Neurodiversity: The Other Kind of Diversity

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Jul 22, 2019

In recent years, several celebrities have spoken out about and openly celebrated their neurodiversity. For example, actor Will Smith and Olympic swimmer Michael Phelps have spoken publicly about their ADHD, and business mogul Richard Branson has discussed how his dyslexia has played a role in his success. The term “neurodiversity,” first coined in the early 1990s, is part of efforts to shift people’s thinking towards mental health conditions and disabilities – to have them viewed as strengths as opposed to deficits.

While there is a seemingly boundless range of human brain functioning and behavioral traits which should be embraced within the workplace, a poll by the CIPD shows that 72% of HR professionals in the United Kingdom have not considered neurodiversity in their people management practices, despite 10% of the population being neurodivergent in some way.

What exactly is neurodiversity, and how can it be embraced in the modern workplace?

In his work The Power of Neurodiversity, Dr. Thomas Armstrong says, “There is no such thing as a standard brain.” Neurodiversity is beginning to enter the HR lexicon as an umbrella term to encompass a range of conditions including autism, ADHD, dyslexia, OCD and mental health conditions such as anxiety and depression.

Employers that do not consider neurodiversity in their hiring could be missing out on talent. Very often, only small, reasonable adjustments can help support different ways of thinking and working. Generally, awareness training and advocacy at senior levels is also key to ensuring a comfortable workplace for all.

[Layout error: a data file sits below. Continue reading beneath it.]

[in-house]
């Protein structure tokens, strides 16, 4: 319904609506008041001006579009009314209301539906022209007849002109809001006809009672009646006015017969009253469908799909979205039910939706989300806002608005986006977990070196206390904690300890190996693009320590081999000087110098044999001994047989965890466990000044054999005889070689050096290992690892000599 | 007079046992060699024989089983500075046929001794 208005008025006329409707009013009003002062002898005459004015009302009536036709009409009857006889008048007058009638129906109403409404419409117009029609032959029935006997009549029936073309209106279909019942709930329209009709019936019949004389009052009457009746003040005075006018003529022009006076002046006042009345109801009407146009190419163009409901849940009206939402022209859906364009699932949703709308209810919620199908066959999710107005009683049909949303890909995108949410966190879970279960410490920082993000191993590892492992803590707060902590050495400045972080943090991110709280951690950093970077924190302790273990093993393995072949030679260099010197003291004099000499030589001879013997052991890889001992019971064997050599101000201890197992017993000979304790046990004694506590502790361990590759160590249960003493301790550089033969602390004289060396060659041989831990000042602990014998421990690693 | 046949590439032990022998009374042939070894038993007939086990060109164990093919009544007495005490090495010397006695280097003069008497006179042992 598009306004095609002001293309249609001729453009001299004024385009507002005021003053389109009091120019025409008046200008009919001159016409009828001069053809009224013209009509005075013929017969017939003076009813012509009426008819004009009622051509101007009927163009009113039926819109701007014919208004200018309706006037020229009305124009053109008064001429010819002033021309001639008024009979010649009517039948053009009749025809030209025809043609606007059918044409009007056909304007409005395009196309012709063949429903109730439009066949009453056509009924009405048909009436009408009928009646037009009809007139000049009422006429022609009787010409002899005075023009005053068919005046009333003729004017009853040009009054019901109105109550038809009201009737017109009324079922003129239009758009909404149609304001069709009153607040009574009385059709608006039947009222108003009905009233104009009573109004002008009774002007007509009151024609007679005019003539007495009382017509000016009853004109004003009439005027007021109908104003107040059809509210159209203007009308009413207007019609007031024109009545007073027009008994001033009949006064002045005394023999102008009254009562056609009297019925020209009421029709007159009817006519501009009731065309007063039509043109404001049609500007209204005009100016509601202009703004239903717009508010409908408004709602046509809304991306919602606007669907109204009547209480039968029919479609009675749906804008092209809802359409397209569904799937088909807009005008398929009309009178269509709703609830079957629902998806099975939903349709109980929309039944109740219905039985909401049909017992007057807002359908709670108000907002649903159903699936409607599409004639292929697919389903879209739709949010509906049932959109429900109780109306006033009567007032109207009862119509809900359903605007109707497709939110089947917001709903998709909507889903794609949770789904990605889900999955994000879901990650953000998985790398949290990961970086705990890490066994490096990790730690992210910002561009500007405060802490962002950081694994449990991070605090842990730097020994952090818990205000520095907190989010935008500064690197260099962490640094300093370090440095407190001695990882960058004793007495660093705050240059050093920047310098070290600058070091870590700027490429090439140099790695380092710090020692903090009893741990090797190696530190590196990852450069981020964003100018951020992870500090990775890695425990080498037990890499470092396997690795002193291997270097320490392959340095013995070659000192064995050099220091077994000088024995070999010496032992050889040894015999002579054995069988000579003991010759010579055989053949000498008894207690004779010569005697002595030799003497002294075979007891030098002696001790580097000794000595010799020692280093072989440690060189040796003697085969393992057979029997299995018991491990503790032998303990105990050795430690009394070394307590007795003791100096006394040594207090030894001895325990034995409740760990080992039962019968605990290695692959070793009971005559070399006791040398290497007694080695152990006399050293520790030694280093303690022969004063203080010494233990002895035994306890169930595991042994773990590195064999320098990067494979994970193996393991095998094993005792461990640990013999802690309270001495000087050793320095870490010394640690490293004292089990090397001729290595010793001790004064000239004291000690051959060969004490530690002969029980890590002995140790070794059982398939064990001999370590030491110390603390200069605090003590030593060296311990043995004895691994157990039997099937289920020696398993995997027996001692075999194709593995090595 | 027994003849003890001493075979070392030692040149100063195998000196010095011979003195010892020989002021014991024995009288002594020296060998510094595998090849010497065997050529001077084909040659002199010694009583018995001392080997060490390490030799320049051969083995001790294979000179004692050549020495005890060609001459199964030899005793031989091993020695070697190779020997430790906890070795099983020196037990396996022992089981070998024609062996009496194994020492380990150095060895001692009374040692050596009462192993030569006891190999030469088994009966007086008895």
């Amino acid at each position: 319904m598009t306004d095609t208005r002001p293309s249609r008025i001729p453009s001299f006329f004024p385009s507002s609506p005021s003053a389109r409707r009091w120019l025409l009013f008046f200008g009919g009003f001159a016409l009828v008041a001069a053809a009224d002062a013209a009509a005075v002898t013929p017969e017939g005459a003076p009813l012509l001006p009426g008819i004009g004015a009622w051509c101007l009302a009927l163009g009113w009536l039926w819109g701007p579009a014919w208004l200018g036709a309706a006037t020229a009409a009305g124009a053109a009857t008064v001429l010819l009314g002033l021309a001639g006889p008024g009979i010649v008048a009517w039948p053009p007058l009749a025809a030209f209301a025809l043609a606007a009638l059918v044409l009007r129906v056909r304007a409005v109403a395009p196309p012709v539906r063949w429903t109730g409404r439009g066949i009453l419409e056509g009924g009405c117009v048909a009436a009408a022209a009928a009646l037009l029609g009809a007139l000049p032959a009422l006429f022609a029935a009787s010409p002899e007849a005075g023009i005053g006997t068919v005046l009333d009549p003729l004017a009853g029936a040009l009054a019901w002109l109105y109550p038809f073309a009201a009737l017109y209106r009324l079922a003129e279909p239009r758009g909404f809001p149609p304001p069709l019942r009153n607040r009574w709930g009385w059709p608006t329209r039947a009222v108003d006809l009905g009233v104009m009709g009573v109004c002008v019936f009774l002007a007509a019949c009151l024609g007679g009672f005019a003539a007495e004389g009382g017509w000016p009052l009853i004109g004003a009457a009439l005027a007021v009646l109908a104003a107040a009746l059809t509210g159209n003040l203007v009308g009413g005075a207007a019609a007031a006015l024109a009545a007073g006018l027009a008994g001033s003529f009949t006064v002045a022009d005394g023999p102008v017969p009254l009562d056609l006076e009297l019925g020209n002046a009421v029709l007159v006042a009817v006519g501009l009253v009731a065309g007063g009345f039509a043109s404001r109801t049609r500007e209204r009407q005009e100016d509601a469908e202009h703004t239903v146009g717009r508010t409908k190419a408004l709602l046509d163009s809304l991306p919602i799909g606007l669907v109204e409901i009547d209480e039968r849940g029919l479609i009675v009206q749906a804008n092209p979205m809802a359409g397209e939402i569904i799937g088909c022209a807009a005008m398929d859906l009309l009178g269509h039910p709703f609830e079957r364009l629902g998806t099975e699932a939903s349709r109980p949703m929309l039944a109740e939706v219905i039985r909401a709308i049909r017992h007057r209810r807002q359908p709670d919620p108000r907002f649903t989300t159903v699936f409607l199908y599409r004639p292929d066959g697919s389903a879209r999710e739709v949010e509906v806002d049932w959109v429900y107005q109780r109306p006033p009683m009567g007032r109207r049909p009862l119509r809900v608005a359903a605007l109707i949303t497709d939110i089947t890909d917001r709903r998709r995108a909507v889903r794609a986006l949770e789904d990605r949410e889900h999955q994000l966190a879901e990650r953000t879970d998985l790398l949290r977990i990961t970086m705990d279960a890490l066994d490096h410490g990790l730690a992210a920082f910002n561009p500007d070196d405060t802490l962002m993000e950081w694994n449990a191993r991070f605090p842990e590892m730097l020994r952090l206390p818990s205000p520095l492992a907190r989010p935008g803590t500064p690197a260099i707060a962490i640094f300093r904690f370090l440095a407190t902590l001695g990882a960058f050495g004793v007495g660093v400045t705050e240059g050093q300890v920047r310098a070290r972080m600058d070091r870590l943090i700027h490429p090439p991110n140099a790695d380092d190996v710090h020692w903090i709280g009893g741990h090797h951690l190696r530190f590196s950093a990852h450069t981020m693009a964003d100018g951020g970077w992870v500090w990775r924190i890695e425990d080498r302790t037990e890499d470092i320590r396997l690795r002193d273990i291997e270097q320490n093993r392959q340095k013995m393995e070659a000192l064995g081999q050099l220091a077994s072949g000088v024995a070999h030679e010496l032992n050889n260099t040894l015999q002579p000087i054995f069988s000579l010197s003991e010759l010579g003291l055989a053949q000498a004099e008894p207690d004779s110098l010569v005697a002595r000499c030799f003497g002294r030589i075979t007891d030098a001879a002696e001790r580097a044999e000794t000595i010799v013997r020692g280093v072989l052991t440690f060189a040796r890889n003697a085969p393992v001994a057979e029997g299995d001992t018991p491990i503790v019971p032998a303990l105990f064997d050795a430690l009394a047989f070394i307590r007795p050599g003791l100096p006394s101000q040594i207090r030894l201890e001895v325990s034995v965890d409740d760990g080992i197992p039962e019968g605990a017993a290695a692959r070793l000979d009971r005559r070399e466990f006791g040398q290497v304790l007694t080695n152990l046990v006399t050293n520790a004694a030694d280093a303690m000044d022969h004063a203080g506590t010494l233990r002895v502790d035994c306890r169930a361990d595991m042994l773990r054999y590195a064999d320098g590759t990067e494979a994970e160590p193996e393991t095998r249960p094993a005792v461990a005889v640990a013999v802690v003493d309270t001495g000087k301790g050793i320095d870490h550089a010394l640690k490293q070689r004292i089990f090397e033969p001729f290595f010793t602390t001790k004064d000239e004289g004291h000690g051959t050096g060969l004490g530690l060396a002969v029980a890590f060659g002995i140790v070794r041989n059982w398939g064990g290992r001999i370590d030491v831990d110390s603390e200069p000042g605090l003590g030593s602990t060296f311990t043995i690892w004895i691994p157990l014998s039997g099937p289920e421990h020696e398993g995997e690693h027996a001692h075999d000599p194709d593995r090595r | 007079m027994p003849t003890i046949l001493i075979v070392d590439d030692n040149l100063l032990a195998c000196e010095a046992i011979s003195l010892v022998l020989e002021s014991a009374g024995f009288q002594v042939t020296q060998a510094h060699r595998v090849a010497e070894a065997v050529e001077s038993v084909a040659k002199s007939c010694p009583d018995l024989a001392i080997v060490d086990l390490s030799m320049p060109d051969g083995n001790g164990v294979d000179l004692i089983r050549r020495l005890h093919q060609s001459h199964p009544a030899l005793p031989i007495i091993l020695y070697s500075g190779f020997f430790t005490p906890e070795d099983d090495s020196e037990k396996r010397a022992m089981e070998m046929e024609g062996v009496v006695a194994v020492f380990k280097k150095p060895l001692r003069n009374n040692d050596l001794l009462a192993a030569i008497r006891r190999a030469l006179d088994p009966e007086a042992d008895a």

Assessments may be useful

For example, in recruiting, research suggests that behavior-based assessments may be beneficial with neurodiverse individuals compared to traditional, self-report measures. Game-based assessment provider Arctic Shores follows guidelines from the British Psychological Society that say neurodiverse individuals respond better when feedback is positively worded and reiterated throughout an assessment. These assessments measure for attributes which are often strengths among neurodiverse individuals such as altruism, innovation potential and sociability.

Software company SAP has transformed the way it recruits and trains staff to be as inclusive as possible by introducing gamified interviews to better suit candidates with autism. The interviews involve building a robot to assess candidates on their problem-solving approach. Children with ADHD performed best when motivated with a gamified version of a working memory task.

Adjusting the environment

The physical working environment can create barriers for those who are neurodivergent – particularly if they have acute sensory sensitivity. So, making office lighting neutral or natural, providing neurodivergent individuals with a quieter area to work or allowing headphones, and using equipment has clear operating instructions all can help.

The benefits of supporting neurodiverse talent include higher motivation and engagement, reduced stress levels and increased self-efficacy – an individual’s belief in their ability to achieve goals. As understanding of neurodiversity develops, smart employers will champion industry best practices and embrace a range of human brain functioning and behavioral traits within the workforce.